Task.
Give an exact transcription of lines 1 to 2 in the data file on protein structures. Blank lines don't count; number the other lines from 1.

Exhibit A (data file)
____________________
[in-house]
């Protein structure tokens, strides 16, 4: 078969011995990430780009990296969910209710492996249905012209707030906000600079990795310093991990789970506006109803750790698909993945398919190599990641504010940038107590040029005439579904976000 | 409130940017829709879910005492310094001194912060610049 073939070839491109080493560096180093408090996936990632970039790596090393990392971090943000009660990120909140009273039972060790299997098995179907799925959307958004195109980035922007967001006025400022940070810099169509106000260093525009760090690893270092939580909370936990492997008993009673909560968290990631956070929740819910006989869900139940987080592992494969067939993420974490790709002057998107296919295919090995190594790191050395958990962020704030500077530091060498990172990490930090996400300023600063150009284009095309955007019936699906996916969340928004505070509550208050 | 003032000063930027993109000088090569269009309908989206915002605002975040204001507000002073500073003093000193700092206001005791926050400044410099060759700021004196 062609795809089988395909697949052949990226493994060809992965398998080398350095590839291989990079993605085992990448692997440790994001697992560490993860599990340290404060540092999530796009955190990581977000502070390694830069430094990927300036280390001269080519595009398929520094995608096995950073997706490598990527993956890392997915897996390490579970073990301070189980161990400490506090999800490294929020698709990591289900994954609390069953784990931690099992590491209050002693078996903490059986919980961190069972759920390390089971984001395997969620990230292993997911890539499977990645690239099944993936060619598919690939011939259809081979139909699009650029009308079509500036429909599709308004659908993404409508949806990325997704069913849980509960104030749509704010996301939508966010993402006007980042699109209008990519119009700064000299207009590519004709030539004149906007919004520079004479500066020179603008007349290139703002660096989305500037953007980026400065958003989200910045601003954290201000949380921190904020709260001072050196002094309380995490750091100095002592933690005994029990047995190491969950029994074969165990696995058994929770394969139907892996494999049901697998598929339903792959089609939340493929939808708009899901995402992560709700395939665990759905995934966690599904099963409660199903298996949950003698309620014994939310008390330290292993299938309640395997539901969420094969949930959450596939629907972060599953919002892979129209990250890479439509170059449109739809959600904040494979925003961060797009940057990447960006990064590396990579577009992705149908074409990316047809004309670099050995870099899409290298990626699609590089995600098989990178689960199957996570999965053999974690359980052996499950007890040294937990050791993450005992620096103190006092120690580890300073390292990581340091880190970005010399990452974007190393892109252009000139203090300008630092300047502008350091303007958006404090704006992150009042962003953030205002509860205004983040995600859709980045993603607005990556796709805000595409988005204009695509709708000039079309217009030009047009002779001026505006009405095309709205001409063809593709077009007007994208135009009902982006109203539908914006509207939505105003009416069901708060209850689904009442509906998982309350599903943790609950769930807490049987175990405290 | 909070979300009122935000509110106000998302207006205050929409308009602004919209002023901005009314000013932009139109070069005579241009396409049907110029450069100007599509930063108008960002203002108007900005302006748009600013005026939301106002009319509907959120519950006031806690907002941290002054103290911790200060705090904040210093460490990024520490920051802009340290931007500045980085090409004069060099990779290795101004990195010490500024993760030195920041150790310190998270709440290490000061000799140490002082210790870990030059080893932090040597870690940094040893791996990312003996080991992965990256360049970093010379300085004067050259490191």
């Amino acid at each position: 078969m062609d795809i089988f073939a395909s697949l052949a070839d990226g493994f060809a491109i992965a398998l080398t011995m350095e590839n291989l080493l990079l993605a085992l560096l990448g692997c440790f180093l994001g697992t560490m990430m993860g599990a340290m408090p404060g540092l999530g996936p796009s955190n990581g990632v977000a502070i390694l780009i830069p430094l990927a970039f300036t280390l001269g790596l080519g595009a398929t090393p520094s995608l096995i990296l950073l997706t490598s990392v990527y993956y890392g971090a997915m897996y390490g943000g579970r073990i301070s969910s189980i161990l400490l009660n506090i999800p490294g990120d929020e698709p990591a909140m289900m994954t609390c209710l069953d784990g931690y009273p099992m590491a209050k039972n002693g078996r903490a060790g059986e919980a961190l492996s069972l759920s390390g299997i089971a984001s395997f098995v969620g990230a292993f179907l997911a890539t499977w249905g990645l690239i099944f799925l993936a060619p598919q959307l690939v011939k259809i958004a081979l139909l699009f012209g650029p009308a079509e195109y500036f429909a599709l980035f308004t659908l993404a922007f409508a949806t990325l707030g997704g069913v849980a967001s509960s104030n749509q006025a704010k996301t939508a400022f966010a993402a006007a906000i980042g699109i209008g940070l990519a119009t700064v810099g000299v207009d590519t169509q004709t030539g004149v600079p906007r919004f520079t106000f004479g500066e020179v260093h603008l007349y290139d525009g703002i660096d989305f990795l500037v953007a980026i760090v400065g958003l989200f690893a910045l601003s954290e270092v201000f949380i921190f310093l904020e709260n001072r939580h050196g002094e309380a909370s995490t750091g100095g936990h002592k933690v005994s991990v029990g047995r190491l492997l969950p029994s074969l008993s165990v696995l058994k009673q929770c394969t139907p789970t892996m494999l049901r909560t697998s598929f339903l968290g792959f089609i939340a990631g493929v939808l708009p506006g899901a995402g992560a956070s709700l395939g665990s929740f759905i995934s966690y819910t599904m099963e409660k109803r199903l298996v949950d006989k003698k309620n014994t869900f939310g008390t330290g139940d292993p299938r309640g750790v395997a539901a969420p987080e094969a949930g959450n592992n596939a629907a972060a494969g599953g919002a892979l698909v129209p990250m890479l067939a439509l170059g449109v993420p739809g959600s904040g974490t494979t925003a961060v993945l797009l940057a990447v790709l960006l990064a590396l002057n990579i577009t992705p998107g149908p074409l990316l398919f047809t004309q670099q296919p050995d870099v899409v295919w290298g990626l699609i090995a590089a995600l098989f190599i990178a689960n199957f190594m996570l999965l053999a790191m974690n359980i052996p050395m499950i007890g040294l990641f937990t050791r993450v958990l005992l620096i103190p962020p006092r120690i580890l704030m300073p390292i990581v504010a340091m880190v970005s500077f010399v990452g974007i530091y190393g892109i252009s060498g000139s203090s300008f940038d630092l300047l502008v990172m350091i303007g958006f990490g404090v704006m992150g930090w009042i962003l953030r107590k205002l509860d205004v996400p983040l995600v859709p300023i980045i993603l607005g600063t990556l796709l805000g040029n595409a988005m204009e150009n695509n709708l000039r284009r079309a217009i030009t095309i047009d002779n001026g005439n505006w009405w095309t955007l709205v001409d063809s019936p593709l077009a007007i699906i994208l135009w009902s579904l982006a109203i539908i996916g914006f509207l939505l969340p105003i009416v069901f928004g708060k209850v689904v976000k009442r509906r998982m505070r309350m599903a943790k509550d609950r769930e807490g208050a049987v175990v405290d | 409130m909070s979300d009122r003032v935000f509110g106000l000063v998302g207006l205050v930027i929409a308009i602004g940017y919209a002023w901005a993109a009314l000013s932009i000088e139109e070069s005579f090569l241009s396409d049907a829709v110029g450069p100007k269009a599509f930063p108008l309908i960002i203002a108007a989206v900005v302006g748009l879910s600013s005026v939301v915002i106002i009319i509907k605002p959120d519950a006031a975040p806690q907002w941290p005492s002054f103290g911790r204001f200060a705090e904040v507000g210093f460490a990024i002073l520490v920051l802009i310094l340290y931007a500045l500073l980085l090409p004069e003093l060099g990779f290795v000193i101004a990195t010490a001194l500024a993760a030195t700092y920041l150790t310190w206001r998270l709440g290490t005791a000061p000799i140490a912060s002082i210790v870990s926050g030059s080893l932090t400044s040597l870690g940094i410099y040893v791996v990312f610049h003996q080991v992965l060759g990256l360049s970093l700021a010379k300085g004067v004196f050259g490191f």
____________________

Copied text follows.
[in-house]
């Protein structure tokens, strides 16, 4: 078969011995990430780009990296969910209710492996249905012209707030906000600079990795310093991990789970506006109803750790698909993945398919190599990641504010940038107590040029005439579904976000 | 409130940017829709879910005492310094001194912060610049 073939070839491109080493560096180093408090996936990632970039790596090393990392971090943000009660990120909140009273039972060790299997098995179907799925959307958004195109980035922007967001006025400022940070810099169509106000260093525009760090690893270092939580909370936990492997008993009673909560968290990631956070929740819910006989869900139940987080592992494969067939993420974490790709002057998107296919295919090995190594790191050395958990962020704030500077530091060498990172990490930090996400300023600063150009284009095309955007019936699906996916969340928004505070509550208050 | 003032000063930027993109000088090569269009309908989206915002605002975040204001507000002073500073003093000193700092206001005791926050400044410099060759700021004196 062609795809089988395909697949052949990226493994060809992965398998080398350095590839291989990079993605085992990448692997440790994001697992560490993860599990340290404060540092999530796009955190990581977000502070390694830069430094990927300036280390001269080519595009398929520094995608096995950073997706490598990527993956890392997915897996390490579970073990301070189980161990400490506090999800490294929020698709990591289900994954609390069953784990931690099992590491209050002693078996903490059986919980961190069972759920390390089971984001395997969620990230292993997911890539499977990645690239099944993936060619598919690939011939259809081979139909699009650029009308079509500036429909599709308004659908993404409508949806990325997704069913849980509960104030749509704010996301939508966010993402006007980042699109209008990519119009700064000299207009590519004709030539004149906007919004520079004479500066020179603008007349290139703002660096989305500037953007980026400065958003989200910045601003954290201000949380921190904020709260001072050196002094309380995490750091100095002592933690005994029990047995190491969950029994074969165990696995058994929770394969139907892996494999049901697998598929339903792959089609939340493929939808708009899901995402992560709700395939665990759905995934966690599904099963409660199903298996949950003698309620014994939310008390330290292993299938309640395997539901969420094969949930959450596939629907972060599953919002892979129209990250890479439509170059449109739809959600904040494979925003961060797009940057990447960006990064590396990579577009992705149908074409990316047809004309670099050995870099899409290298990626699609590089995600098989990178689960199957996570999965053999974690359980052996499950007890040294937990050791993450005992620096103190006092120690580890300073390292990581340091880190970005010399990452974007190393892109252009000139203090300008630092300047502008350091303007958006404090704006992150009042962003953030205002509860205004983040995600859709980045993603607005990556796709805000595409988005204009695509709708000039079309217009030009047009002779001026505006009405095309709205001409063809593709077009007007994208135009009902982006109203539908914006509207939505105003009416069901708060209850689904009442509906998982309350599903943790609950769930807490049987175990405290 | 909070979300009122935000509110106000998302207006205050929409308009602004919209002023901005009314000013932009139109070069005579241009396409049907110029450069100007599509930063108008960002203002108007900005302006748009600013005026939301106002009319509907959120519950006031806690907002941290002054103290911790200060705090904040210093460490990024520490920051802009340290931007500045980085090409004069060099990779290795101004990195010490500024993760030195920041150790310190998270709440290490000061000799140490002082210790870990030059080893932090040597870690940094040893791996990312003996080991992965990256360049970093010379300085004067050259490191």